“My moobs and me”

Reflections from a man with gynacomastia

We’re so entrenched, we can’t accept bodies that don’t fall on either extreme of the gender continuum. Transgender men and women encounter these attitudes in direct and sometimes life-threatening ways. And, given the misogyny that pervades society, these pressures are even harder for women and girls, whether they’re cisgender or transgender. Their bodies are hated and desired in equal measure. When my bully grabbed my breasts and called me “Tits”, he was taking what he wanted. He was also reminding me that I was no better than a girl. I was beneath him.

…Perhaps because of my early struggles to accept my body, I’ve found a measure of freedom in appearing naked on stage as a performance artist. And now, 20 years after my surgeries, I find I miss my breasts. Looking through childhood photos, I was astonished to find a picture of myself at 12, dressed for Halloween in full drag as Dolly Parton. In the photo (left), I have a big smile and my boobs have been pushed up and exaggerated. The photo touches me, because it suggests that even while I was facing intense bullying and social stigma, I was already using my body to comment on gender with humour and strength.

2 thoughts on ““My moobs and me”

  1. I think there’s some tension in the first para. On the one hand, he presents the problem as an intolerance for difference in gender characteristics. But, as his last two sentences make clear, the problem for men with moobs is that they have women’s characteristics, and men are suppose to be superior to women. Thus the problem is not just chacteristics untypical for one’s gender; it’s having the characteristics of a suppsedly inferior gender..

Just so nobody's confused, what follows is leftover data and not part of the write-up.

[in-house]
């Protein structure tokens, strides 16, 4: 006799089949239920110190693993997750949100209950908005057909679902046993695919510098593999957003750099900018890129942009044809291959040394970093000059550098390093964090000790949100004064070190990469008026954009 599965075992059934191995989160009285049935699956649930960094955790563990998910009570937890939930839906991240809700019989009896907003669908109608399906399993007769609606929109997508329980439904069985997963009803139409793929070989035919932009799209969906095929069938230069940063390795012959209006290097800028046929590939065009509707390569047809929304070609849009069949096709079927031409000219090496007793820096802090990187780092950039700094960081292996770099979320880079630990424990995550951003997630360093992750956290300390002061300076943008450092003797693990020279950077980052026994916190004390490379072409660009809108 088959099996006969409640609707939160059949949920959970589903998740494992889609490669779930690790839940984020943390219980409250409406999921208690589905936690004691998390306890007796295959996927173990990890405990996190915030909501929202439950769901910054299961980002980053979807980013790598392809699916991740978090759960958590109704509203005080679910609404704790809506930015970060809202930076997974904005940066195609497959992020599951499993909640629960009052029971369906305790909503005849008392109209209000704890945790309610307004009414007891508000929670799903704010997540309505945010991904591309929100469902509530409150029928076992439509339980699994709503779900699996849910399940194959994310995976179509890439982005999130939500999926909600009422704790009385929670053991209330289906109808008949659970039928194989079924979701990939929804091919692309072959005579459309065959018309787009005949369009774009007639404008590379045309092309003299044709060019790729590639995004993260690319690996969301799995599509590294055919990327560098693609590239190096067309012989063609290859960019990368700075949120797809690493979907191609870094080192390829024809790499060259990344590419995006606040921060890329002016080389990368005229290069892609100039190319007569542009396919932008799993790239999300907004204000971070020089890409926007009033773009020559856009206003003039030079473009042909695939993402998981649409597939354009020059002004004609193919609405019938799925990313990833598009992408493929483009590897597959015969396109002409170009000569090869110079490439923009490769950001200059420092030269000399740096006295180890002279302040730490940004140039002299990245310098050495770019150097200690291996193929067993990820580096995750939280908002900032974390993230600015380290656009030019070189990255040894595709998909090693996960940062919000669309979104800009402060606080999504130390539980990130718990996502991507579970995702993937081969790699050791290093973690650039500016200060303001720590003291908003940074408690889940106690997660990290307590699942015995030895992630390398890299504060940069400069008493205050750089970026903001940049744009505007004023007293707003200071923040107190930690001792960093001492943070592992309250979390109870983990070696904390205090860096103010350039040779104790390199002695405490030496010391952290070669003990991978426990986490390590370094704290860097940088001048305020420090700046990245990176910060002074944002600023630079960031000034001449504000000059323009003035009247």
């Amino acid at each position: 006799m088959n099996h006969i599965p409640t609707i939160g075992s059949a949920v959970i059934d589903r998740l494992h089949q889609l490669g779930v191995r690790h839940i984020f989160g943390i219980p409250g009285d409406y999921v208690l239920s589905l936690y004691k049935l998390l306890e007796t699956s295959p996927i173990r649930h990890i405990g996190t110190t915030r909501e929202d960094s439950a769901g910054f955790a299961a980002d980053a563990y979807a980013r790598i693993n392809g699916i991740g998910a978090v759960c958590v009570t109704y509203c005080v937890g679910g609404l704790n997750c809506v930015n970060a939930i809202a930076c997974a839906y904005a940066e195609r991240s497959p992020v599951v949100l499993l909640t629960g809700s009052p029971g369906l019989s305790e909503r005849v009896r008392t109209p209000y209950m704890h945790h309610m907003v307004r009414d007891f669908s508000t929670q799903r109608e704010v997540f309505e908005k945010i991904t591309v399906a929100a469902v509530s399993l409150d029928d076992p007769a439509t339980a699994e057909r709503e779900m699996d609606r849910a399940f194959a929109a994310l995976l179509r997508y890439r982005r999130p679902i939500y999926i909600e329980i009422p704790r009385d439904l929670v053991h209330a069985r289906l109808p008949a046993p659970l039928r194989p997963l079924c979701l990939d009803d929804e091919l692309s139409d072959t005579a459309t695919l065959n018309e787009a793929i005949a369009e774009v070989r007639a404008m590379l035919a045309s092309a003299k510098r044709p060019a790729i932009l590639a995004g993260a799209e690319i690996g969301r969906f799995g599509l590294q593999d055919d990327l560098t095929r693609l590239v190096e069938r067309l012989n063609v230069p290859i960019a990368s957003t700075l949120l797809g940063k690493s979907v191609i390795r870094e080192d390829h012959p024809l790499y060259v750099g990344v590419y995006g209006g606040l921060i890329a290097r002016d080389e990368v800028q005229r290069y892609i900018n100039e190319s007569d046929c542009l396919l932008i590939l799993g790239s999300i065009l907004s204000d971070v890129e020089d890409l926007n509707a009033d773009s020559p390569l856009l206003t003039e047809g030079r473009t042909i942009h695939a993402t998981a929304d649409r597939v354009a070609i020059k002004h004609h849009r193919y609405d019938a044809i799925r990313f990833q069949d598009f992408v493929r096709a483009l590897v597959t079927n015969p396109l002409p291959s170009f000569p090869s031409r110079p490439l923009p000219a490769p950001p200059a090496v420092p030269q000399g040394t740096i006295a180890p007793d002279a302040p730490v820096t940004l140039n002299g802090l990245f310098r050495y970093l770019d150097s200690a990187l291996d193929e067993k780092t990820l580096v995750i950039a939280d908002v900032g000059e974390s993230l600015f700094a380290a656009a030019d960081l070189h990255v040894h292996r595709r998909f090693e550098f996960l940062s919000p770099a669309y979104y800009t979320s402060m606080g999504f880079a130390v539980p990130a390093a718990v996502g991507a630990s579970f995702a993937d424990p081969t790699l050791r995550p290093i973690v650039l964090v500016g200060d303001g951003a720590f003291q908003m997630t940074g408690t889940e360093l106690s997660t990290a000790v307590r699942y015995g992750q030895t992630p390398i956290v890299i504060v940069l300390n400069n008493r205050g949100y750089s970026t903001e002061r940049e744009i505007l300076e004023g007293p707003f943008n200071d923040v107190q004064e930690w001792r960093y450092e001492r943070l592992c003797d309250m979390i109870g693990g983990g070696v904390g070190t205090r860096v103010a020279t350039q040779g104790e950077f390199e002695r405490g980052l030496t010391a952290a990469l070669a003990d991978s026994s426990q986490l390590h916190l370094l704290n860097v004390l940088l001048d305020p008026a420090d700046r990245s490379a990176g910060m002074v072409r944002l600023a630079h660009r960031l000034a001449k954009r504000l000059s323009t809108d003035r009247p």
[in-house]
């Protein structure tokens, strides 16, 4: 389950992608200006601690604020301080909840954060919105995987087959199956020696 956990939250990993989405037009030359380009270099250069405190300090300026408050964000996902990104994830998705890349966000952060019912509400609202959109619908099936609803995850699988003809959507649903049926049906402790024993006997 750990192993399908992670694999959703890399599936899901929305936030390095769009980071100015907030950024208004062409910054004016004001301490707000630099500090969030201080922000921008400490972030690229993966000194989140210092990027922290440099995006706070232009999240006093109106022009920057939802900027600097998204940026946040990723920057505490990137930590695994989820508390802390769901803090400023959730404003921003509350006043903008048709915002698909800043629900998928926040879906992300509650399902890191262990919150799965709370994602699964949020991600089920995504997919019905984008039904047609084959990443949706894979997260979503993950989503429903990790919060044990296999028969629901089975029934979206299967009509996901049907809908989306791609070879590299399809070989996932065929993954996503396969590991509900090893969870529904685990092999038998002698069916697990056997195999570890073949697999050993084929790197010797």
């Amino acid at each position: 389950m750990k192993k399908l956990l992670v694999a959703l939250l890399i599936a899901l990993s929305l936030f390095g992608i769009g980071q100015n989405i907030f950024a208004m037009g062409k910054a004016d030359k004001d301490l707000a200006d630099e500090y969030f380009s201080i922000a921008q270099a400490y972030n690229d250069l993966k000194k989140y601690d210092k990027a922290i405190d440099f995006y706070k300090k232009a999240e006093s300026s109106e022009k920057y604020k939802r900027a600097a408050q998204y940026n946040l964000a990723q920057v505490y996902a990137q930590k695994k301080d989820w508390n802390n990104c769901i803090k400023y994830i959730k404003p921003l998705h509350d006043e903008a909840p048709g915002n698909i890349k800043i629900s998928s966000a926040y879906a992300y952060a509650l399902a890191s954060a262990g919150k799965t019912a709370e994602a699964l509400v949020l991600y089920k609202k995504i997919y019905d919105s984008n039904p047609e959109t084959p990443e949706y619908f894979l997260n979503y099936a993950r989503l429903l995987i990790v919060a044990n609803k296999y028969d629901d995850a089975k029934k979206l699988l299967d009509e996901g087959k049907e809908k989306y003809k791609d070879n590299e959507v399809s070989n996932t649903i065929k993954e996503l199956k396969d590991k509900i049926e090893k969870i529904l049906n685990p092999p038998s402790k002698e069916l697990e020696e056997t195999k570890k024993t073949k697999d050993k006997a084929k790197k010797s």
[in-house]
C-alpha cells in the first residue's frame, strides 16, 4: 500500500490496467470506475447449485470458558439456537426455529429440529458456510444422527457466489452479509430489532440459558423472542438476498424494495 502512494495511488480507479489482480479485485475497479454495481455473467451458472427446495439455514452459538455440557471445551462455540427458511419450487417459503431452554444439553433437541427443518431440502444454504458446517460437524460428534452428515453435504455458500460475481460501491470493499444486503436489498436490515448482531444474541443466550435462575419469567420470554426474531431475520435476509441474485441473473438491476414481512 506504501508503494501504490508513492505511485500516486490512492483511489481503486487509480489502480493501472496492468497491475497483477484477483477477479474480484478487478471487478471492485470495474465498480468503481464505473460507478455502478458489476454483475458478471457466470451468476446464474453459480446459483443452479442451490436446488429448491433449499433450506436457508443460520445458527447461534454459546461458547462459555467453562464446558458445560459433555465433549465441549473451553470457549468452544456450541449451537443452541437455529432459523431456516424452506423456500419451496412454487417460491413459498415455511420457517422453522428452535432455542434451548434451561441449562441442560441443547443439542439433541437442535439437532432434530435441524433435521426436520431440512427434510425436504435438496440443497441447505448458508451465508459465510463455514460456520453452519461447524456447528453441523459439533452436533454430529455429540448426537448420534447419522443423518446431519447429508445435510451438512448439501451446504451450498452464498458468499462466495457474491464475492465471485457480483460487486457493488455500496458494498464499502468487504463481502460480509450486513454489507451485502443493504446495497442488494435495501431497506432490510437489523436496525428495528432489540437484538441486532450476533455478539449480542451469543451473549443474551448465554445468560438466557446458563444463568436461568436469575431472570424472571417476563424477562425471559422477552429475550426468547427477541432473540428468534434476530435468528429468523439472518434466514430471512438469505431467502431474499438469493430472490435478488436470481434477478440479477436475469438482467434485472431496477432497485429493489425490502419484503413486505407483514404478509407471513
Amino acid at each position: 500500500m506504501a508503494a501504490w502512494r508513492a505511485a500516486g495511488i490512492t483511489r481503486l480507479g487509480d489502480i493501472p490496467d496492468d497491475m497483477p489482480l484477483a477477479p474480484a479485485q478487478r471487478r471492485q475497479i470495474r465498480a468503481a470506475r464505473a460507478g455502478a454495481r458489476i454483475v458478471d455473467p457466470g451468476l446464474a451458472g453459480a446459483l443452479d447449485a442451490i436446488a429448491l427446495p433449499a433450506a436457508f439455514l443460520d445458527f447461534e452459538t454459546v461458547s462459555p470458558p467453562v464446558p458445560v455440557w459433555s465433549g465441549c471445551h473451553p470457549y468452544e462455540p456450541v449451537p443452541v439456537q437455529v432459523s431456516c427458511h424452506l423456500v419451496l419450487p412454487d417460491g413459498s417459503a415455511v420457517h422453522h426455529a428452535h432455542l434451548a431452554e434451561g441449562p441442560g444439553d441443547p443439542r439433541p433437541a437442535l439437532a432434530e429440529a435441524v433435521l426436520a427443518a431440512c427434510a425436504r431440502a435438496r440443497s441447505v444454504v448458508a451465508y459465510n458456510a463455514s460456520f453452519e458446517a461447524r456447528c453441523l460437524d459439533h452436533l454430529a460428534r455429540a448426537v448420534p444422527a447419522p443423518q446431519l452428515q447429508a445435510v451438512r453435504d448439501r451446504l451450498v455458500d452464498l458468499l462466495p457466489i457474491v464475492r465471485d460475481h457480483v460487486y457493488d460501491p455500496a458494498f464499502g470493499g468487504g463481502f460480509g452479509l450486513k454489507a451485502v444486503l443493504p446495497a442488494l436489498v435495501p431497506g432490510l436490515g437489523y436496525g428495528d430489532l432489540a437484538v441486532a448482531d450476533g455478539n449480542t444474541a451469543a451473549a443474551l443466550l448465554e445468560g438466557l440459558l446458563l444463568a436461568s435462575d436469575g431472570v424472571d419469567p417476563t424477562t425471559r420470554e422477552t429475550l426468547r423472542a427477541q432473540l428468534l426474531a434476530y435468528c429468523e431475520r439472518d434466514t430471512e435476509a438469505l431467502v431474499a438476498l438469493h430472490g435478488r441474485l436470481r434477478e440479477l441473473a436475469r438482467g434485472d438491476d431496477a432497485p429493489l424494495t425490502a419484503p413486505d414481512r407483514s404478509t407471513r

If that’s a right reading of the last sentences, his point is very close to one made in the clip here: https://feministphilosophers.wordpress.com/2012/06/12/is-discrimination-against-gay-men-an-example-of-a-second-sexism/

  2. This is a really great and very touching article.

    I think you are definitely right that part of the problem for men in this situation is that they are the target of prejudice that has, at its source, good old-fashioned sexism. The notions that having breasts makes him “more female” and, in virtue of that femaleness, inferior to his male peers, involves the severe impact of both sexism and cissexism. I think the connection to the sexist prejudice behind the femme-phobia that certain (usually queer) men face is a very apt one.

    I don’t think that pointing out that there are two problems (the sexist one just mentioned and then the “intolerance for difference in gender characteristics”) in play means that they are in tension. It would be wrong to think that either is the whole story. (I imagine, given your usage of “not just” in the last sentence of your comment’s first para, that you agree). In particular, the peculiar way that sexism is in play here might not apply to analogous cases of persons experiencing prejudice for their non-binary gender characteristics, though the cissexism certainly would. Consider, e.g., the case of the strong stigma against women (cis or trans) with visible facial hair (a group in which I proudly claim membership).

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